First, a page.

I know after witnessing what I did that day I was shaken. I really felt my soul had been shaken up like my body was still and it was moving. It was eerily like the feeling I had after exiting the memorial museum at Hiroshima. The thing was…what I had witnessed that day was happening to real people ‘now’ not a historical event from 60 years ago. The depth of suffering is quite intense and the failure to connect with people as people and to really resolve the conflict continues to cause suffering. More bombs and planes and threats of nuclear weapons going off doesn’t make the situation better. It makes it worse. Send in armies of compassionate empathetic listeners. Make public peoples family stories and histories. Find some way through. There are some amazing stories of reconciliation that have happened in Israel/Palestine. They prove it is possible. I do have hope but not if everyone just sees an enemy instead of people, families and societies with real human and community needs.
I was sorting through my stuff over the weekend and found something from B’Tselem. They still send me the reports the write. It was a 11×17 fold over about the wall situation in Jerusalem. Just really disruptive to normal peoples lives. The whole of the Westbank is oriented around the trade flows through main cities. The most main one being East Jerusalem. The fact that they want to cut the Palestinians off from their main economic hub is just mean. People don’t like people who do mean things. Why is this so hard to understand!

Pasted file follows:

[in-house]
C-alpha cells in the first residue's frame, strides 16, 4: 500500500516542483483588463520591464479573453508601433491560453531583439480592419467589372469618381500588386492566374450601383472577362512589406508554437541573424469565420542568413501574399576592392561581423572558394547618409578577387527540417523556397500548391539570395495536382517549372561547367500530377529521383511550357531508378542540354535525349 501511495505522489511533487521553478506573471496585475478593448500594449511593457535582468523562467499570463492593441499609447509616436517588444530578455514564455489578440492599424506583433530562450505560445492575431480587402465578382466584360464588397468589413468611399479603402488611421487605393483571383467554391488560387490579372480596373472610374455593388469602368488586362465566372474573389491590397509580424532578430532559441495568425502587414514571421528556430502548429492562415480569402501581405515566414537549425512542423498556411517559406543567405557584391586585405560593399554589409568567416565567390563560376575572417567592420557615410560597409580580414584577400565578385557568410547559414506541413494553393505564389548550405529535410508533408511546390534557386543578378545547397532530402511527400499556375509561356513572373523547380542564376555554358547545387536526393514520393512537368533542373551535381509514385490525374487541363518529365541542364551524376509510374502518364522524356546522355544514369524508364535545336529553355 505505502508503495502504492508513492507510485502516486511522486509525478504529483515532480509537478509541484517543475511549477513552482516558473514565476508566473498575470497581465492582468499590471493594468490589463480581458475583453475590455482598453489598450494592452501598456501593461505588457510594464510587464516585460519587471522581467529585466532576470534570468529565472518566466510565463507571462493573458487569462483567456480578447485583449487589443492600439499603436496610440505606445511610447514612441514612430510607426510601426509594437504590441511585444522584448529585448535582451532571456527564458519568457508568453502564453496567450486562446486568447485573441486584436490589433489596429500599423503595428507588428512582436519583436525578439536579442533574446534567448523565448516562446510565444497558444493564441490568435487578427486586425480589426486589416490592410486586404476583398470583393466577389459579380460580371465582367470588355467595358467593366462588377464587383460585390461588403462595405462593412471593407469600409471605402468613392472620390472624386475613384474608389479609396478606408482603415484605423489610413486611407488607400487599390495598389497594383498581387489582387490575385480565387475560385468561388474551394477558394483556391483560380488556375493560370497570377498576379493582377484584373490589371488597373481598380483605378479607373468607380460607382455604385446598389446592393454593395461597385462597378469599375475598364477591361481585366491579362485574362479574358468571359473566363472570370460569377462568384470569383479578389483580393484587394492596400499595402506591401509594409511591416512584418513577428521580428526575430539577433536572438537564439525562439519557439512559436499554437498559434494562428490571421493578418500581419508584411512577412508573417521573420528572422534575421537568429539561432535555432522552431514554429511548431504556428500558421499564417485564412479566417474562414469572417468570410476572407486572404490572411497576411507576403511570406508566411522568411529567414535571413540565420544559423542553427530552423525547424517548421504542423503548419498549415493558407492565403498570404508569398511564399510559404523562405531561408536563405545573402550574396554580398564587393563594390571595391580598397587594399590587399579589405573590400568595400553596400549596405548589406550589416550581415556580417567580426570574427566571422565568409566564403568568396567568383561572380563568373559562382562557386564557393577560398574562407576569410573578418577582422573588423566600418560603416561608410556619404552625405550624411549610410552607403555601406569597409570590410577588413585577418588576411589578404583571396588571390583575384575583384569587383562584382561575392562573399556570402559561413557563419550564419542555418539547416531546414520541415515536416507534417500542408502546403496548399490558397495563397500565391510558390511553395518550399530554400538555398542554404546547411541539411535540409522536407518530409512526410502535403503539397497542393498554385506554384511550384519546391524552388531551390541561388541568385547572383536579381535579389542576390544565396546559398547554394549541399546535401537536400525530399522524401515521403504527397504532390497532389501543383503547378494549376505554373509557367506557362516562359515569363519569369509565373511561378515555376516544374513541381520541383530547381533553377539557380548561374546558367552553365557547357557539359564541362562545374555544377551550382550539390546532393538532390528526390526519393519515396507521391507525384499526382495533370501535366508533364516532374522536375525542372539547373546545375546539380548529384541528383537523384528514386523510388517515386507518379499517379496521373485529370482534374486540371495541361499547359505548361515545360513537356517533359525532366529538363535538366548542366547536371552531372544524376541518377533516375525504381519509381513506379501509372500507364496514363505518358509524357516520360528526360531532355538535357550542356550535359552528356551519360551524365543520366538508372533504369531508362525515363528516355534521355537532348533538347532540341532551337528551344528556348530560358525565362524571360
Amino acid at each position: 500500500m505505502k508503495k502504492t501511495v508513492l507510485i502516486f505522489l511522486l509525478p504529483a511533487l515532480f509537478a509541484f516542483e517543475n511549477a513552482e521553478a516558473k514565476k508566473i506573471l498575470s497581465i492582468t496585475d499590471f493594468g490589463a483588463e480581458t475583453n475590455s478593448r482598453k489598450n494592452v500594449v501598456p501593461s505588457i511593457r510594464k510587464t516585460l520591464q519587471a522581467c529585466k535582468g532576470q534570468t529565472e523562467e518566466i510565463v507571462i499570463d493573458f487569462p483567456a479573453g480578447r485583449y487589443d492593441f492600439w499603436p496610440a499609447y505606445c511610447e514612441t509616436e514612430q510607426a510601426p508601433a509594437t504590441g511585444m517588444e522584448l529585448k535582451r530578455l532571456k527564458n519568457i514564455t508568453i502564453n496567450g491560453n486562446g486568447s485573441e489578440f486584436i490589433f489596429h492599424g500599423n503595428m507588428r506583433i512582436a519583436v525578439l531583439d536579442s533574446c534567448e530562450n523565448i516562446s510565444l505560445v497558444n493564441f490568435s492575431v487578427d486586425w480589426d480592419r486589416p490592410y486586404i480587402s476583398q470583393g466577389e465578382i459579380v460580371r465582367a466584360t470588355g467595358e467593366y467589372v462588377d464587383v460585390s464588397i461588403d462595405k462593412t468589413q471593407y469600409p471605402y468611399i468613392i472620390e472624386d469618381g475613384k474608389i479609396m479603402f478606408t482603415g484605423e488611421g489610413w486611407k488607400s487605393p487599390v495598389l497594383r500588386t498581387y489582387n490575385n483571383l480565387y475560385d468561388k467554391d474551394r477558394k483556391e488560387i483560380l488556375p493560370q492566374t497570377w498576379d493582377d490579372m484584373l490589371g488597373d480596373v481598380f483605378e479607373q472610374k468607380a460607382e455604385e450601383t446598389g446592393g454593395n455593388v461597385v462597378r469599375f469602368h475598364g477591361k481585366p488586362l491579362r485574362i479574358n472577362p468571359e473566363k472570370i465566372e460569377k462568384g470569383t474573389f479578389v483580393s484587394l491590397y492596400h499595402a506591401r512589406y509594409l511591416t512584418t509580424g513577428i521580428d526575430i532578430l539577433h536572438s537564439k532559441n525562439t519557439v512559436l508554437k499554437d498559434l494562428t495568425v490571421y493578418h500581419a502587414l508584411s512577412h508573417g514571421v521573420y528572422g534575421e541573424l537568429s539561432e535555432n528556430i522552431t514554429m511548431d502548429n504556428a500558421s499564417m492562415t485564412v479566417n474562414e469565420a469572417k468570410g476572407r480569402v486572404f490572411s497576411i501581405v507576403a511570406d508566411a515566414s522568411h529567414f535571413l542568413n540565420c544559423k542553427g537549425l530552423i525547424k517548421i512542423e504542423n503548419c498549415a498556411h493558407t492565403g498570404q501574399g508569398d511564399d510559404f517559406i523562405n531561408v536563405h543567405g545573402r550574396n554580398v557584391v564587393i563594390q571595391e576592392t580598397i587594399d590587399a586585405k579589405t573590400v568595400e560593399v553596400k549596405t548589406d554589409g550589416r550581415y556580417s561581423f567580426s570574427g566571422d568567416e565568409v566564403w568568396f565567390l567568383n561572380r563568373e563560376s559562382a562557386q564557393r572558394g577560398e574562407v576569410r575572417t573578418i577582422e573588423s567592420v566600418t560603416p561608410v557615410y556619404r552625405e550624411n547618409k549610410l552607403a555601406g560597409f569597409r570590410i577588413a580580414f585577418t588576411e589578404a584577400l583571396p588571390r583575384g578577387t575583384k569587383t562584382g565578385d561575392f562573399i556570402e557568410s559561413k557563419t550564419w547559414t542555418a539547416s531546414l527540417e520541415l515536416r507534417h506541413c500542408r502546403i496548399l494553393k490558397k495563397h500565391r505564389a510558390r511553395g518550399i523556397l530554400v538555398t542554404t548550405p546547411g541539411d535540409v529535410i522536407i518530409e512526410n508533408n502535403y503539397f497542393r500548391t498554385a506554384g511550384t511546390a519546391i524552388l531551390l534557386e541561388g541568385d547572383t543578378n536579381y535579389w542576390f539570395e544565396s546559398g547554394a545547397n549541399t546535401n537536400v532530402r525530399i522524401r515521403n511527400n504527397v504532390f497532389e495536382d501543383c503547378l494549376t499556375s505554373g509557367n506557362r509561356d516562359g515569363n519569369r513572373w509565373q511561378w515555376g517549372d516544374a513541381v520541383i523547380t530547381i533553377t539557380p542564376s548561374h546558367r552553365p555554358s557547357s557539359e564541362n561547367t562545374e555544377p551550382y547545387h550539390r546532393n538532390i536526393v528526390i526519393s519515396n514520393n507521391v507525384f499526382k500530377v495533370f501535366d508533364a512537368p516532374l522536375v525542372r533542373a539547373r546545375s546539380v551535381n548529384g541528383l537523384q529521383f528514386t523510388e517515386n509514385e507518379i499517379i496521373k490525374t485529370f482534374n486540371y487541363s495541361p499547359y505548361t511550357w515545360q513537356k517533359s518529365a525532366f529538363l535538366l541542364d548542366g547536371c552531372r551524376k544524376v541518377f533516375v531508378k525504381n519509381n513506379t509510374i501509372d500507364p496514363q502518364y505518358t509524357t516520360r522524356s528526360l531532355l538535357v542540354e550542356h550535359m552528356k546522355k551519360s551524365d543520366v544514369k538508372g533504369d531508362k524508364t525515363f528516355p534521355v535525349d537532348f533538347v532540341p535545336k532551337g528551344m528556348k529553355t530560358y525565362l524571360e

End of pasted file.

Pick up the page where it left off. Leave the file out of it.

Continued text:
It makes me very sad to hear there is a war happening. There has been a war on the Palestinian people for a long time.
Some elements that are not obvious to people is the depth of connection to land and history that is present along with the really bad living conditions.
* In the refugee camps villagers who fled their villages together – still live together 50 years later – they have a sense of identity as people of a place (a place that only the oldest people alive still remember) but that the young people feel they belong to too.
* The number of people and the conditions of living are very hard to imagine – they have the density of New York – but all in cement block houses that have tiny rooms 9×9. 1200 people a km.
* They don’t have electricity in the winter because the wiring is so ad-hoc that it is to dangerous to run in the winter.
* They don’t have sewage systems – other then the ones that run in the street.
* When the Israelis had a presence in Gaza they had their own roads – the good ones – that Palestinians could not drive on. (I was driving around with palestinians so we were on the “bad” roads).
* They have families of 10 living in one room houses.
* They have families that have a donkey’s living with them in their one room too.
These are extreme living conditions and the reason they voted for Hamas has to do with the fact that the islamic organization the religious arm of the political organization actually helps poor (as they are called to by their religious texts) impoverished people by feeding them. If you lived in these kinds of conditions wouldn’t you vote for the group that on the ground in practical reality actually helped you a bit.